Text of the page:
The thirty-three poems in this slim volume are united by a simple belief – poetry should not be insular, but should at least attempt to speak to a wider world. On the Roofs of Zion rejects meaninglessness, nihilism, and relativism. At their core, its poems affirm that there is purpose in life, transcendent truth in reality, and meaning that a poet can and should articulate – for as Ty Bard says in the poem ‘Self-Defense,’ we are not merely “dying animals” but are also “orphans of sentience sent from the heavenlies.”
Ty Bard’s poems are traditionalist in approach, but not rigid in application. They are not overtly formal or strict in adherence to metrics. If the poetry of the traditionalist movement of the early 20th century is viewed as sculptural or architectural in form and meter, then the structure of Mr. Bard’s poetry is best described as organic. Rather than form imposed upon a poem, the form grows from the poem - a sprout germinating from a seed of poetic thought, diction, and rhythm. It is Mr. Bard’s assertion that the pattern which thus emerges from a poem is analogous to and reflective of the pattern which, when sought, appears from the multitudinous and seemingly random events of existence. Form and pattern in his poetry is therefore a non-verbal testimonial to the transcendent order within creation which is the thematic essence of On the Roofs of Zion.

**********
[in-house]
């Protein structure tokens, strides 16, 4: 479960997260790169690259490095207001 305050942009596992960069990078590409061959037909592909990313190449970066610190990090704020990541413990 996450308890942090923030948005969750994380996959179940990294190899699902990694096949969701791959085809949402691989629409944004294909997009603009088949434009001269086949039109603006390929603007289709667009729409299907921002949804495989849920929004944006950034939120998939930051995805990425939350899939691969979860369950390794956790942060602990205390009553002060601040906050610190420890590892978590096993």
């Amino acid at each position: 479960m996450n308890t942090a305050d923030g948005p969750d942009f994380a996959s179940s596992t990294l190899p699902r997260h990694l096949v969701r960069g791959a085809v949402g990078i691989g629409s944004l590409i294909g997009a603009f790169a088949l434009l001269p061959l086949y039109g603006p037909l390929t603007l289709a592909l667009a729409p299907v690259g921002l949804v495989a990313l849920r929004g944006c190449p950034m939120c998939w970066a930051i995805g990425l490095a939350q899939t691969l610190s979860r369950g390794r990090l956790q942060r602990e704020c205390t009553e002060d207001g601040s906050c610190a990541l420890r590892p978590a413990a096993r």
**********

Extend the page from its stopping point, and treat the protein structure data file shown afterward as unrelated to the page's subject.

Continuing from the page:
Ty Bard is a graduate of the University of Georgia and a like-long resident of Georgia. 'Trekking to Ocmulgee' is the book one of the historical fantasy series, 'Spoken World.' Mr. Bard is currently at work on book two, 'Walkers between Worlds.'
These lines are from Lucy's Bones, the last line refers to a trap where a monkey sticks his hand into a jar to retrieve a piece of fruit but the opening is too small for the monkey to extract his hand without letting go of the fruit - unwilling to relinquish the fruit - the monkey is trapped.